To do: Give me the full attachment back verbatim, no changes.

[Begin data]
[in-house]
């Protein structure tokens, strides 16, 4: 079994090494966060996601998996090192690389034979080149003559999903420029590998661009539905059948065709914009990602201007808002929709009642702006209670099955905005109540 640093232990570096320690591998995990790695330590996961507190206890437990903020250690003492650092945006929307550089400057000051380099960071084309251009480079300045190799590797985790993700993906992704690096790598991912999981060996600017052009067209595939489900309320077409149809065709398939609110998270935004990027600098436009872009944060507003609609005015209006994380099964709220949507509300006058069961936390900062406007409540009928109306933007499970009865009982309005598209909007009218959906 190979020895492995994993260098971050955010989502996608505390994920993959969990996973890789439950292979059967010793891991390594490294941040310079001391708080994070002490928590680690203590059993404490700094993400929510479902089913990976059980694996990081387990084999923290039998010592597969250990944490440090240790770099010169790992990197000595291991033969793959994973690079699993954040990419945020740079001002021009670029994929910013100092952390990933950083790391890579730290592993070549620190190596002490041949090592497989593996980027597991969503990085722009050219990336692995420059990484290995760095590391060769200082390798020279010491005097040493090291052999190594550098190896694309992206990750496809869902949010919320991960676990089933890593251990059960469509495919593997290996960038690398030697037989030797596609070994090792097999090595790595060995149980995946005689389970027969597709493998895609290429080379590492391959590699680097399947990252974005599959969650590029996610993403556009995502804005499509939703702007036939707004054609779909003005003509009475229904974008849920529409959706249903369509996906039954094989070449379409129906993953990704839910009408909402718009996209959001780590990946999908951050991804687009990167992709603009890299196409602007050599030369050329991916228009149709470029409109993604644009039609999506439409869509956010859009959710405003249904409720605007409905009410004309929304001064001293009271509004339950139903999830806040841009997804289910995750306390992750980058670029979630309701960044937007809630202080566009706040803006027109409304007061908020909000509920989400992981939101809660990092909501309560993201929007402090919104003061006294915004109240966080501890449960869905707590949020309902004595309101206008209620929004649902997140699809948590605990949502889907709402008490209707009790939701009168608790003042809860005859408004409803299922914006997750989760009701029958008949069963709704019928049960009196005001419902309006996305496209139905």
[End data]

[in-house]
């Protein structure tokens, strides 16, 4: 079994090494966060996601998996090192690389034979080149003559999903420029590998661009539905059948065709914009990602201007808002929709009642702006209670099955905005109540 640093232990570096320690591998995990790695330590996961507190206890437990903020250690003492650092945006929307550089400057000051380099960071084309251009480079300045190799590797985790993700993906992704690096790598991912999981060996600017052009067209595939489900309320077409149809065709398939609110998270935004990027600098436009872009944060507003609609005015209006994380099964709220949507509300006058069961936390900062406007409540009928109306933007499970009865009982309005598209909007009218959906 190979020895492995994993260098971050955010989502996608505390994920993959969990996973890789439950292979059967010793891991390594490294941040310079001391708080994070002490928590680690203590059993404490700094993400929510479902089913990976059980694996990081387990084999923290039998010592597969250990944490440090240790770099010169790992990197000595291991033969793959994973690079699993954040990419945020740079001002021009670029994929910013100092952390990933950083790391890579730290592993070549620190190596002490041949090592497989593996980027597991969503990085722009050219990336692995420059990484290995760095590391060769200082390798020279010491005097040493090291052999190594550098190896694309992206990750496809869902949010919320991960676990089933890593251990059960469509495919593997290996960038690398030697037989030797596609070994090792097999090595790595060995149980995946005689389970027969597709493998895609290429080379590492391959590699680097399947990252974005599959969650590029996610993403556009995502804005499509939703702007036939707004054609779909003005003509009475229904974008849920529409959706249903369509996906039954094989070449379409129906993953990704839910009408909402718009996209959001780590990946999908951050991804687009990167992709603009890299196409602007050599030369050329991916228009149709470029409109993604644009039609999506439409869509956010859009959710405003249904409720605007409905009410004309929304001064001293009271509004339950139903999830806040841009997804289910995750306390992750980058670029979630309701960044937007809630202080566009706040803006027109409304007061908020909000509920989400992981939101809660990092909501309560993201929007402090919104003061006294915004109240966080501890449960869905707590949020309902004595309101206008209620929004649902997140699809948590605990949502889907709402008490209707009790939701009168608790003042809860005859408004409803299922914006997750989760009701029958008949069963709704019928049960009196005001419902309006996305496209139905």